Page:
The backstabbing and snake-like games of last years Labour Conference (2008) was replaced with a change in tone this year, all without making large revolutionary changes. I arrived as a GMB delegate- being the youth representative for the first and last time (I will be too old next year).

My initial feeling was that of gloom and doom- that Gordon Brown’s headache had become a migraine and that he would drag a half twitching carcass through the conference.
Sunday was unspectacular, with the highlights being a fairly good speech by Secretary of State for Wales Peter Hain, and a better speech by outgoing First Minister of Wales Rhodri Morgan - it was apparent that he had resisted some of the worse aspects of New Labour during his time in office (much like his equivalent in London, Ken Livingstone) when he explained some of his initiatives such as scrapping prescription charges, and also some more recent significant programmes to prevent job losses and companies collapsing in Wales.

Monday was the turn of Lord Peter Mandelson to take to the stage (and a stage he sees it) his speech amusing but it failed to convert myself or the GMB delegation to “loving him” as the media claimed. Some of our delegation, were pretty motionless the whole time he spoke! But at least he made some admission that a lot of people in the party didn’t trust him or his politics!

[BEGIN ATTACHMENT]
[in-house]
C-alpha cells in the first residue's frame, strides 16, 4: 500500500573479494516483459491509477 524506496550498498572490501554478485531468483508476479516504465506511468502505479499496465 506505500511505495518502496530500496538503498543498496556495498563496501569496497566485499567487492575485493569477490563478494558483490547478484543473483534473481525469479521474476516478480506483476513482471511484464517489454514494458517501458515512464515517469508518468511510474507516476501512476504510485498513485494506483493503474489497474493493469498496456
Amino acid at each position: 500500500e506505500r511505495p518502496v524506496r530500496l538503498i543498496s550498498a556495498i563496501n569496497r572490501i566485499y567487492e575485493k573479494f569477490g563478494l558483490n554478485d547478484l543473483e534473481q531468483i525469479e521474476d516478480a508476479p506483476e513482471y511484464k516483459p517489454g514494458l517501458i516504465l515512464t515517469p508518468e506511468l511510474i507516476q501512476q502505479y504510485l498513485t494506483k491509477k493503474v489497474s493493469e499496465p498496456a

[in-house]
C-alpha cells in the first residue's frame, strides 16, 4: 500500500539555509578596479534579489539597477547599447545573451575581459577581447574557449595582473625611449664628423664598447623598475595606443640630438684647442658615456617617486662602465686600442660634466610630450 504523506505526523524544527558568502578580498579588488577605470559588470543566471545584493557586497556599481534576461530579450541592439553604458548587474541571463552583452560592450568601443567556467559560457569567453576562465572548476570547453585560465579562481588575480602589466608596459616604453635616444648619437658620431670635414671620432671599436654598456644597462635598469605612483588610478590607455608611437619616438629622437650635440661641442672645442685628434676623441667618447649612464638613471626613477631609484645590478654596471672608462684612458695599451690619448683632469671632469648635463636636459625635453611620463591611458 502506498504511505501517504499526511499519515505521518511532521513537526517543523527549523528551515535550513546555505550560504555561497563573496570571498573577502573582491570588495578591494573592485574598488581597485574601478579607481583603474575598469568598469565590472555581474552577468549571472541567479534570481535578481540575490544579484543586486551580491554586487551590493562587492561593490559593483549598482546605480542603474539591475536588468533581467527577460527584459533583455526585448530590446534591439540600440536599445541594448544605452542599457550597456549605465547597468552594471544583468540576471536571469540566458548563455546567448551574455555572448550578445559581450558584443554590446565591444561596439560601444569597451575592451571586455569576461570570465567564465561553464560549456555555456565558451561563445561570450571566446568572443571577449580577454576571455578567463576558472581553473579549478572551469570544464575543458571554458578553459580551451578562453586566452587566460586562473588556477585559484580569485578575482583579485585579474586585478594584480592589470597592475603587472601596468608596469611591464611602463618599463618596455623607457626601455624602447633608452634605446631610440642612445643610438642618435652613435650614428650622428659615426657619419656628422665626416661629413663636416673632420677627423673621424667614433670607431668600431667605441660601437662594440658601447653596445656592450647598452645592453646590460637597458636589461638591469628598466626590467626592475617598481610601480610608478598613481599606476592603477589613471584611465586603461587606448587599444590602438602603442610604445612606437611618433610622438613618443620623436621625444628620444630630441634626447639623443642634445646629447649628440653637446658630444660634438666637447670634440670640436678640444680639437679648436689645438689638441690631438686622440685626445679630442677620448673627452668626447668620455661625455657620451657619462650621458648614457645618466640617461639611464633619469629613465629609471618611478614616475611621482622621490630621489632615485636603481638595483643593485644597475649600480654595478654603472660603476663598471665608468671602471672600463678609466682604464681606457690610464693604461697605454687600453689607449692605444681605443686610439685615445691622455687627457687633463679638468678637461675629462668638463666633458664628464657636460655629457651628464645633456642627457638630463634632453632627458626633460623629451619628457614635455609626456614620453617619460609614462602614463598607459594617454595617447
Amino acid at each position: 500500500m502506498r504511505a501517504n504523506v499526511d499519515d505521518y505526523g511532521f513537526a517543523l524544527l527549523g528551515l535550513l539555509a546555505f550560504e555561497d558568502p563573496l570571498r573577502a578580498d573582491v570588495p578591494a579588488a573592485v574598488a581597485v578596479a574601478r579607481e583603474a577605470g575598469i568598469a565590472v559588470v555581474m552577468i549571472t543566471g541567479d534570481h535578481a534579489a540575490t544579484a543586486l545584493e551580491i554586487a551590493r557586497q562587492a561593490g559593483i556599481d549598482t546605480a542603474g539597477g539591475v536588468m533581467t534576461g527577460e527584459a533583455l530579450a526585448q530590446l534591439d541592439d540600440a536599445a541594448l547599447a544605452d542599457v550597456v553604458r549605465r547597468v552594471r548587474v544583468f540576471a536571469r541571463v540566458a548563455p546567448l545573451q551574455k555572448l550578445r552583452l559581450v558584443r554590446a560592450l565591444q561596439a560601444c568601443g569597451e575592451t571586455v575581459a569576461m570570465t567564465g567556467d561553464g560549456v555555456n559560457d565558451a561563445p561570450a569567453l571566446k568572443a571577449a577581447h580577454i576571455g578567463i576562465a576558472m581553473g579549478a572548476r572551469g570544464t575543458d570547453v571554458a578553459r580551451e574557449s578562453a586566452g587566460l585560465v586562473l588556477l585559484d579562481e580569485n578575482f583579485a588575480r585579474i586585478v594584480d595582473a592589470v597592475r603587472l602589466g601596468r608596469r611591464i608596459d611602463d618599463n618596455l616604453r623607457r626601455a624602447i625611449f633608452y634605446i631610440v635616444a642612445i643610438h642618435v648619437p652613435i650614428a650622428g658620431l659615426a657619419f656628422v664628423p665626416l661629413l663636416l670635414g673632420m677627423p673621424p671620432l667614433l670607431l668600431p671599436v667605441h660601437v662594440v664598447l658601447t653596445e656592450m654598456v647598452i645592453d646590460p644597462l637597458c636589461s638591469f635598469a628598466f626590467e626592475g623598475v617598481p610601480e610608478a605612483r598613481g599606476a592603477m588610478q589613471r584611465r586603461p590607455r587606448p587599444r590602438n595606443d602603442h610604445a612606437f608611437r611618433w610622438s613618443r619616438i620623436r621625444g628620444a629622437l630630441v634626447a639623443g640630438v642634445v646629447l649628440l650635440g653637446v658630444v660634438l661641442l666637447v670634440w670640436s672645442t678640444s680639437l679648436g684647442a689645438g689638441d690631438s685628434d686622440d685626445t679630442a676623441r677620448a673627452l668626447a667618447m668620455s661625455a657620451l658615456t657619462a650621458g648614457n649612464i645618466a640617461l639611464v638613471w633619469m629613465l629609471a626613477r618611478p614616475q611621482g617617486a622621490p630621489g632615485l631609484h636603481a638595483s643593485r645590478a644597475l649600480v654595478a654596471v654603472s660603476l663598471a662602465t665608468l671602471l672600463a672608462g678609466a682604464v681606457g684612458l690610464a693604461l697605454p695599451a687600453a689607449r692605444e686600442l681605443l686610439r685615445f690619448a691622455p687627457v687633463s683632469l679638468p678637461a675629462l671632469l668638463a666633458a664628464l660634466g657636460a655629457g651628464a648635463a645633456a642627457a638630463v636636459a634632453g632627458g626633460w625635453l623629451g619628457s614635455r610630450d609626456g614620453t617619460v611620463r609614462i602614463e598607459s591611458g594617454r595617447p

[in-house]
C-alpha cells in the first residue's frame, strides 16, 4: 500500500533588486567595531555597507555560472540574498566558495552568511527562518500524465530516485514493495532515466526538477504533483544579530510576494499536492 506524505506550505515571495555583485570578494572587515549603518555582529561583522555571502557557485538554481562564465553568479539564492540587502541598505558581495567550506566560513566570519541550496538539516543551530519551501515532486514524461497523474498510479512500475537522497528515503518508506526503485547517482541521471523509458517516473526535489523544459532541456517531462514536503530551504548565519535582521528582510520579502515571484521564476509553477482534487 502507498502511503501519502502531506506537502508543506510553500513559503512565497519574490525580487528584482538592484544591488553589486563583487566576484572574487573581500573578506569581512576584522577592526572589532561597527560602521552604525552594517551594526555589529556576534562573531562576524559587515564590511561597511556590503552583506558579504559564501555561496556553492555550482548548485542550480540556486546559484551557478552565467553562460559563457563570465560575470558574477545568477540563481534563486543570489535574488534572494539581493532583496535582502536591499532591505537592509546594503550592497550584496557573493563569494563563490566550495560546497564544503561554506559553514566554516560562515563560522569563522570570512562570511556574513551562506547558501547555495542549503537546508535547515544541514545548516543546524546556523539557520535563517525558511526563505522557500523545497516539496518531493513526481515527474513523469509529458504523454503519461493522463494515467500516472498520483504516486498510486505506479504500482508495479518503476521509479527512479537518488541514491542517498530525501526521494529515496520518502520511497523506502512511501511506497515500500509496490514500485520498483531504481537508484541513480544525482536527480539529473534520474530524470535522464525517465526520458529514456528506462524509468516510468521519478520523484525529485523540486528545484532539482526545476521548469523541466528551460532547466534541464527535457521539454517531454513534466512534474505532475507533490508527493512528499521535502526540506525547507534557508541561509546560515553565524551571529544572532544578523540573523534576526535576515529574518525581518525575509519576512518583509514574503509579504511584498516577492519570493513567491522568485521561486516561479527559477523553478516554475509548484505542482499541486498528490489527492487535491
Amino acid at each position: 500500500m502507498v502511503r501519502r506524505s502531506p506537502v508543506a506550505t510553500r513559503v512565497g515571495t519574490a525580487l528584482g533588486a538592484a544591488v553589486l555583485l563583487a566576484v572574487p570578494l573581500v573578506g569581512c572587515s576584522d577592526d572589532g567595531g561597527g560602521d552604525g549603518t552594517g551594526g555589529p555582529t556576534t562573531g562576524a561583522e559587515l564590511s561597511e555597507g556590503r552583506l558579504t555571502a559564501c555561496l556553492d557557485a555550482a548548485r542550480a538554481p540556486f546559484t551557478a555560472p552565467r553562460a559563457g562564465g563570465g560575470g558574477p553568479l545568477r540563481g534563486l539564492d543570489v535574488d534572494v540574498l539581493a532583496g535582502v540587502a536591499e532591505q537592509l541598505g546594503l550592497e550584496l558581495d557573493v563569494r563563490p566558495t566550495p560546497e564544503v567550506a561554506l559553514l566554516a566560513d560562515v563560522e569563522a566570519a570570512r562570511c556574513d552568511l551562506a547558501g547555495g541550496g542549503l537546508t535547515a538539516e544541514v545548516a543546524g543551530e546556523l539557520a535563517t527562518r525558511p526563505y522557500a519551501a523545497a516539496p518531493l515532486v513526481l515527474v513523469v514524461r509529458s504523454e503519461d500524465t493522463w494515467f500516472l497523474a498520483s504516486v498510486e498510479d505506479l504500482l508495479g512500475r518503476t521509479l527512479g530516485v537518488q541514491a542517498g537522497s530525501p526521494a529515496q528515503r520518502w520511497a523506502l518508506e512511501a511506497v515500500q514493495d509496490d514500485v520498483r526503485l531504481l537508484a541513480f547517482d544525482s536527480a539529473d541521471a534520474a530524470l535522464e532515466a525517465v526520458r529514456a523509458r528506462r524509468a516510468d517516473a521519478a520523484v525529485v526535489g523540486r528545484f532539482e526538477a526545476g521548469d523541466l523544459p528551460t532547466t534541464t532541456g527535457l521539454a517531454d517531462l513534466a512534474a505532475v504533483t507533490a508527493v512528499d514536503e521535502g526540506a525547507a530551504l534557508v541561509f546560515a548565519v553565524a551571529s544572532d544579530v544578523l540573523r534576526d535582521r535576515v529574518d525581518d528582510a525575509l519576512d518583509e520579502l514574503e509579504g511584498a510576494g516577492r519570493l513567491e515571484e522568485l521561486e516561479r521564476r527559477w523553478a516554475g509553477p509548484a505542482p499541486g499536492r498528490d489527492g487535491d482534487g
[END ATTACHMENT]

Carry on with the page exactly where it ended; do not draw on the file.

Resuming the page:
Gordon Brown’s speech on Tuesday in my opinion was actually slightly weaker than his speech last year. Whilst fairly explaining how the Government had done their best in propping up the economy whilst it crashed, and drawing clear lines between the Tories; and peppered with some positive initiatives such as scrapping carparking charges in hospitals and extending care for elderly and rolling back ID cards, it took a negative turn when he announced proposals for single mothers- clearly playing to the tabloids, and with no detail to explain how this would be implemented.

The tone of the conference was slightly different to previous ones - Paul Kenny, General Secretary of the GMB said to me “It’s the first time I can remember the leadership and ministers being apologetic for the mistakes they’ve made in the last few years.”
The broad feeling was that of greater optimism than at the start of the conference, greater sense that the party could move closer towards the kind of politics we truly want, and less certainty that David Cameron would be PM next year.

Yue Ting Cheng, Trade Union Coordinator

Thanks to mag3737 for the photo published under Creative Commons